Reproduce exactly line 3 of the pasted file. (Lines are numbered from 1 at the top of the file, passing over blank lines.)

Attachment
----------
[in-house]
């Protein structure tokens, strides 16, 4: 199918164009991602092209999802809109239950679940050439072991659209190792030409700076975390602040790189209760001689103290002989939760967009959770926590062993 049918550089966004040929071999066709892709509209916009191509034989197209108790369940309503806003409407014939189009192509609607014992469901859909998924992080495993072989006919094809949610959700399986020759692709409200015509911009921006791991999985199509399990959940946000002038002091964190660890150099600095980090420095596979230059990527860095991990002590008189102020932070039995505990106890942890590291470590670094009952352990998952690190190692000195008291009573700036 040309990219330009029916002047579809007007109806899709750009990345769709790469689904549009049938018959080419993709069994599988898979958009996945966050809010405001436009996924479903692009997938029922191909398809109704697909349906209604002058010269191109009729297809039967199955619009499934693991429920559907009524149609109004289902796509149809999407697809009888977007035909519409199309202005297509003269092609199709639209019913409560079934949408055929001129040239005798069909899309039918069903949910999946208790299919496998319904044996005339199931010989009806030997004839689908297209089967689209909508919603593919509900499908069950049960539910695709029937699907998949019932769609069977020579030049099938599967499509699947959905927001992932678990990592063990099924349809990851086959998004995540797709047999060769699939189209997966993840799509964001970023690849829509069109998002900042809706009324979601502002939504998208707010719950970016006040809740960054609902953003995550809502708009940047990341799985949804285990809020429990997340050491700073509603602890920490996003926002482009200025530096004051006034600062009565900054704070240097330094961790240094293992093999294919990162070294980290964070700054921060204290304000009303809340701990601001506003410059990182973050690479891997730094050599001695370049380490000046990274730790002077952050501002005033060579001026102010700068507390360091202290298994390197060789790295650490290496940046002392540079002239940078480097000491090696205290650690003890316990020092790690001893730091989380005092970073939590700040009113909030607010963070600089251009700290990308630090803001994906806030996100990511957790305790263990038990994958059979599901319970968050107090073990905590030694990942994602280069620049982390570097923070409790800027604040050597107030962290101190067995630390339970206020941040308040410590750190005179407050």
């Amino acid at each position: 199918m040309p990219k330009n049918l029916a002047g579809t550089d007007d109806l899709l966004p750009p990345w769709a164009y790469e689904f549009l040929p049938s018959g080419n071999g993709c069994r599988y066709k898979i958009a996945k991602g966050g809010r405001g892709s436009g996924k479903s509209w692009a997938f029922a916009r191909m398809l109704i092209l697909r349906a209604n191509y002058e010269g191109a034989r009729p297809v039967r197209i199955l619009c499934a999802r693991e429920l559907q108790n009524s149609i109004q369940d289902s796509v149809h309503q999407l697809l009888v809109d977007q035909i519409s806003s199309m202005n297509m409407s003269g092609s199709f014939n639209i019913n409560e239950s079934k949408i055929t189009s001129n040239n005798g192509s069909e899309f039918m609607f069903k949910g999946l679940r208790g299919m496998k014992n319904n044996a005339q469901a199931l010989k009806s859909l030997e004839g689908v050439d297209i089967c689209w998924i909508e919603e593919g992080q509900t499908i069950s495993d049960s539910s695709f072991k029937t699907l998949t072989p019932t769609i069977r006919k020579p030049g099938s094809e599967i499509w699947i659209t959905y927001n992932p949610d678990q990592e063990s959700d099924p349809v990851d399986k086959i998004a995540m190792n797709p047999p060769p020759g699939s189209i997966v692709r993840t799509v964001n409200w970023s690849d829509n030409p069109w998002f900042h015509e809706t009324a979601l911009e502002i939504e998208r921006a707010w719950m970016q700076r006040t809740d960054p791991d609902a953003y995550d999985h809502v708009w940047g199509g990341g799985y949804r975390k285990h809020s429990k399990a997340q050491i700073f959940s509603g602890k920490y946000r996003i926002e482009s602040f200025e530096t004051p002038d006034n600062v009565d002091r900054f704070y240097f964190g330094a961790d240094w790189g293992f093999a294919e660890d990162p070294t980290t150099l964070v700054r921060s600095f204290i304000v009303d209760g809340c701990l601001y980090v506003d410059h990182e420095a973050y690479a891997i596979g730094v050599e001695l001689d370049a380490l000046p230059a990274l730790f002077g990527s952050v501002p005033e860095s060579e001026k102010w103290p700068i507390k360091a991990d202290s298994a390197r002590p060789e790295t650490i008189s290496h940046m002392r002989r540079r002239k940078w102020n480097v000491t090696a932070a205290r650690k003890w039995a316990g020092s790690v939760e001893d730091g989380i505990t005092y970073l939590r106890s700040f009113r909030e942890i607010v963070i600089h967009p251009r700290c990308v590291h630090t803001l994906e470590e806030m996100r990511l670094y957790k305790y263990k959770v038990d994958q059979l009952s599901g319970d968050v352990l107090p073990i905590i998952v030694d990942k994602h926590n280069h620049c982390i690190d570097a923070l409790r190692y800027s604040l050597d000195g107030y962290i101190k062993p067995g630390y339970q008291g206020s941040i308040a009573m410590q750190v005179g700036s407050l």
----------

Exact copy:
């Amino acid at each position: 199918m040309p990219k330009n049918l029916a002047g579809t550089d007007d109806l899709l966004p750009p990345w769709a164009y790469e689904f549009l040929p049938s018959g080419n071999g993709c069994r599988y066709k898979i958009a996945k991602g966050g809010r405001g892709s436009g996924k479903s509209w692009a997938f029922a916009r191909m398809l109704i092209l697909r349906a209604n191509y002058e010269g191109a034989r009729p297809v039967r197209i199955l619009c499934a999802r693991e429920l559907q108790n009524s149609i109004q369940d289902s796509v149809h309503q999407l697809l009888v809109d977007q035909i519409s806003s199309m202005n297509m409407s003269g092609s199709f014939n639209i019913n409560e239950s079934k949408i055929t189009s001129n040239n005798g192509s069909e899309f039918m609607f069903k949910g999946l679940r208790g299919m496998k014992n319904n044996a005339q469901a199931l010989k009806s859909l030997e004839g689908v050439d297209i089967c689209w998924i909508e919603e593919g992080q509900t499908i069950s495993d049960s539910s695709f072991k029937t699907l998949t072989p019932t769609i069977r006919k020579p030049g099938s094809e599967i499509w699947i659209t959905y927001n992932p949610d678990q990592e063990s959700d099924p349809v990851d399986k086959i998004a995540m190792n797709p047999p060769p020759g699939s189209i997966v692709r993840t799509v964001n409200w970023s690849d829509n030409p069109w998002f900042h015509e809706t009324a979601l911009e502002i939504e998208r921006a707010w719950m970016q700076r006040t809740d960054p791991d609902a953003y995550d999985h809502v708009w940047g199509g990341g799985y949804r975390k285990h809020s429990k399990a997340q050491i700073f959940s509603g602890k920490y946000r996003i926002e482009s602040f200025e530096t004051p002038d006034n600062v009565d002091r900054f704070y240097f964190g330094a961790d240094w790189g293992f093999a294919e660890d990162p070294t980290t150099l964070v700054r921060s600095f204290i304000v009303d209760g809340c701990l601001y980090v506003d410059h990182e420095a973050y690479a891997i596979g730094v050599e001695l001689d370049a380490l000046p230059a990274l730790f002077g990527s952050v501002p005033e860095s060579e001026k102010w103290p700068i507390k360091a991990d202290s298994a390197r002590p060789e790295t650490i008189s290496h940046m002392r002989r540079r002239k940078w102020n480097v000491t090696a932070a205290r650690k003890w039995a316990g020092s790690v939760e001893d730091g989380i505990t005092y970073l939590r106890s700040f009113r909030e942890i607010v963070i600089h967009p251009r700290c990308v590291h630090t803001l994906e470590e806030m996100r990511l670094y957790k305790y263990k959770v038990d994958q059979l009952s599901g319970d968050v352990l107090p073990i905590i998952v030694d990942k994602h926590n280069h620049c982390i690190d570097a923070l409790r190692y800027s604040l050597d000195g107030y962290i101190k062993p067995g630390y339970q008291g206020s941040i308040a009573m410590q750190v005179g700036s407050l």